Posted: Sat Nov 01, 2008 11:32 pm Post subject: Does the following sound familiar to anyone?
"I HAD remarked during my stay in the United States that a democratic state of society, similar to that of the Americans, might offer singular facilities for the establishment of despotism; and I perceived, upon my return to Europe, how much use had already been made, by most of our rulers, of the notions, the sentiments, and the wants created by this same social condition, for the purpose of extending the circle of their power. This led me to think that the nations of Christendom would perhaps eventually undergo some oppression like that which hung over several of the nations of the ancient world...
I seek to trace the novel features under which despotism may appear in the world. The first thing that strikes the observation is an innumerable multitude of men, all equal and alike, incessantly endeavoring to procure the petty and paltry pleasures with which they glut their lives. Each of them, living apart, is as a stranger to the fate of all the rest; his children and his private friends constitute to him the whole of mankind. As for the rest of his fellow citizens, he is close to them, but he does not see them; he touches them, but he does not feel them; he exists only in himself and for himself alone; and if his kindred still remain to him, he may be said at any rate to have lost his country.
Above this race of men stands an immense and tutelary power, which takes upon itself alone to secure their gratifications and to watch over their fate. That power is absolute, minute, regular, provident, and mild. It would be like the authority of a parent if, like that authority, its object was to prepare men for manhood; but it seeks, on the contrary, to keep them in perpetual childhood: it is well content that the people should rejoice, provided they think of nothing but rejoicing. For their happiness such a government willingly labors, but it chooses to be the sole agent and the only arbiter of that happiness; it provides for their security, foresees and supplies their necessities, facilitates their pleasures, manages their principal concerns, directs their industry, regulates the descent of property, and subdivides their inheritances: what remains, but to spare them all the care of thinking and all the trouble of living?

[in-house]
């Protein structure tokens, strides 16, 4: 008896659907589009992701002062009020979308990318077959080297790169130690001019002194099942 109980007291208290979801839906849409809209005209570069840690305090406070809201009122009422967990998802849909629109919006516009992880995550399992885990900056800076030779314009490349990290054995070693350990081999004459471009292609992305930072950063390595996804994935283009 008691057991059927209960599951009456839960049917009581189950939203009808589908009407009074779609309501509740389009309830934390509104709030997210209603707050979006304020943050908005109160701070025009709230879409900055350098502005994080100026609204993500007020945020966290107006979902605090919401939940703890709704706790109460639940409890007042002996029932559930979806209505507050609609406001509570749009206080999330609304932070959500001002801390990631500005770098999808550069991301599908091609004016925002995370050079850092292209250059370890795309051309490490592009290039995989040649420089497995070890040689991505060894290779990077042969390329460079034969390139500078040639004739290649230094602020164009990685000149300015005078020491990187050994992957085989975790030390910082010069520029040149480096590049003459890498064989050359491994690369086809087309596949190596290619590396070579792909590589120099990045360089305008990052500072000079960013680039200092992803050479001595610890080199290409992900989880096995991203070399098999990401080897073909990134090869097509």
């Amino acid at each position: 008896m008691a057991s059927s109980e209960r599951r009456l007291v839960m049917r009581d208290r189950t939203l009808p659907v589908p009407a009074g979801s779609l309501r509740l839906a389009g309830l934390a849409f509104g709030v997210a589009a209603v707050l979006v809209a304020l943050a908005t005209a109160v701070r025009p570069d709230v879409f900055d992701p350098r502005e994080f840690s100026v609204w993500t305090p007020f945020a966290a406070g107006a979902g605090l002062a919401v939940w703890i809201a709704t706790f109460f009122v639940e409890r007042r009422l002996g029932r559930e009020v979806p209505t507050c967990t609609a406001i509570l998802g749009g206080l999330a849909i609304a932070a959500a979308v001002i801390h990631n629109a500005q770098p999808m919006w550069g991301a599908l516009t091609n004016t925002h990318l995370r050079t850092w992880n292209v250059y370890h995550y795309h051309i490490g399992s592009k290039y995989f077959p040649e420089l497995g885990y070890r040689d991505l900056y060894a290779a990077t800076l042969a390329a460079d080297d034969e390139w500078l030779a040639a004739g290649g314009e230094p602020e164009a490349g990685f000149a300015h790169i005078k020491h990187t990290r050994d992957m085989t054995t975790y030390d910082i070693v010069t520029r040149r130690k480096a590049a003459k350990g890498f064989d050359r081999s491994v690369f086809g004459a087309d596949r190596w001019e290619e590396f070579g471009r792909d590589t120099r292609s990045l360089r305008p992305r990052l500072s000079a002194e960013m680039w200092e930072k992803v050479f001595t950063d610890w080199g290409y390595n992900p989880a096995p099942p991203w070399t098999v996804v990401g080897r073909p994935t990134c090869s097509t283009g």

Thus it every day renders the exercise of the free agency of man less useful and less frequent; it circumscribes the will within a narrower range and gradually robs a man of all the uses of himself. The principle of equality has prepared men for these things; it has predisposed men to endure them and often to look on them as benefits." - excerpt from Alexis de Tocqueville's "Democracy In America", Vol.2, sect.4, Chapter Vl: What Sort of Despotism Democratic Nations Have to Fear
"Of all tryannies a tyranny exercised for the good of it's victims may be the most oppressive. It may be better to live under robber barons than under omnipotent moral busybodies. The robber baron's cruelty may sonetimes sleep, his cupidity may at some point be satiated; but those who torment us for our own good will torment us without end for they do so with approval of their own conscience. They may be more likely to go to Heaven yet at the same time likelier to make a Hell of earth. Their very kindness stings with intolerable insult. To be CURED against ones will and be cured of states which we may not regard as disease is to be put on a level of those who have not yet reached the age of reason or those who never will: to be classed with infants, imbeciles, and domestic animals." - C.S. Lewis, God In The Dock ( 1948 ) _________________ "The revolution will not be televised."
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